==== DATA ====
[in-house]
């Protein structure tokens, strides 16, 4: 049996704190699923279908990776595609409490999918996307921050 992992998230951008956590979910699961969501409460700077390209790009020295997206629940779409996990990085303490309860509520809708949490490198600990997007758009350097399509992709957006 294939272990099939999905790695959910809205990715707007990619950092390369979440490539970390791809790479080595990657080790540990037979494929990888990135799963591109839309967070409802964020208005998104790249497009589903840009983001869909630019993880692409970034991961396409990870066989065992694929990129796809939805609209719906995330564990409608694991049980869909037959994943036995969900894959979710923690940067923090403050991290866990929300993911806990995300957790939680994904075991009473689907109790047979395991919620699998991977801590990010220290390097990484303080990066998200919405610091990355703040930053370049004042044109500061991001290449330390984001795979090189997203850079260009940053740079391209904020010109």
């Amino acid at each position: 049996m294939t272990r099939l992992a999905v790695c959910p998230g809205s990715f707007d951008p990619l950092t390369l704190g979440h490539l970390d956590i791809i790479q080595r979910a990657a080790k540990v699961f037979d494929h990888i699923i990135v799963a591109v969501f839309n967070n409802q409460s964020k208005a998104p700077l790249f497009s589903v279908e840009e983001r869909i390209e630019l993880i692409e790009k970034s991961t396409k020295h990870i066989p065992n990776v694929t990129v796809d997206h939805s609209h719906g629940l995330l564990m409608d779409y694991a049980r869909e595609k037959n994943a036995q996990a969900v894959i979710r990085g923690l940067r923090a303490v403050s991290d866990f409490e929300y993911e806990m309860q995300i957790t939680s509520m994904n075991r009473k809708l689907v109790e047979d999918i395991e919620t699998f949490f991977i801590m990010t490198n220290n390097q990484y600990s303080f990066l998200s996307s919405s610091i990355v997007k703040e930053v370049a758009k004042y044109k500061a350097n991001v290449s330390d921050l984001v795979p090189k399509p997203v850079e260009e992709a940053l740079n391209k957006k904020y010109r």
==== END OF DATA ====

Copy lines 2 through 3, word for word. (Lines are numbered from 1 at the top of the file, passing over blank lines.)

């Protein structure tokens, strides 16, 4: 049996704190699923279908990776595609409490999918996307921050 992992998230951008956590979910699961969501409460700077390209790009020295997206629940779409996990990085303490309860509520809708949490490198600990997007758009350097399509992709957006 294939272990099939999905790695959910809205990715707007990619950092390369979440490539970390791809790479080595990657080790540990037979494929990888990135799963591109839309967070409802964020208005998104790249497009589903840009983001869909630019993880692409970034991961396409990870066989065992694929990129796809939805609209719906995330564990409608694991049980869909037959994943036995969900894959979710923690940067923090403050991290866990929300993911806990995300957790939680994904075991009473689907109790047979395991919620699998991977801590990010220290390097990484303080990066998200919405610091990355703040930053370049004042044109500061991001290449330390984001795979090189997203850079260009940053740079391209904020010109």
């Amino acid at each position: 049996m294939t272990r099939l992992a999905v790695c959910p998230g809205s990715f707007d951008p990619l950092t390369l704190g979440h490539l970390d956590i791809i790479q080595r979910a990657a080790k540990v699961f037979d494929h990888i699923i990135v799963a591109v969501f839309n967070n409802q409460s964020k208005a998104p700077l790249f497009s589903v279908e840009e983001r869909i390209e630019l993880i692409e790009k970034s991961t396409k020295h990870i066989p065992n990776v694929t990129v796809d997206h939805s609209h719906g629940l995330l564990m409608d779409y694991a049980r869909e595609k037959n994943a036995q996990a969900v894959i979710r990085g923690l940067r923090a303490v403050s991290d866990f409490e929300y993911e806990m309860q995300i957790t939680s509520m994904n075991r009473k809708l689907v109790e047979d999918i395991e919620t699998f949490f991977i801590m990010t490198n220290n390097q990484y600990s303080f990066l998200s996307s919405s610091i990355v997007k703040e930053v370049a758009k004042y044109k500061a350097n991001v290449s330390d921050l984001v795979p090189k399509p997203v850079e260009e992709a940053l740079n391209k957006k904020y010109r």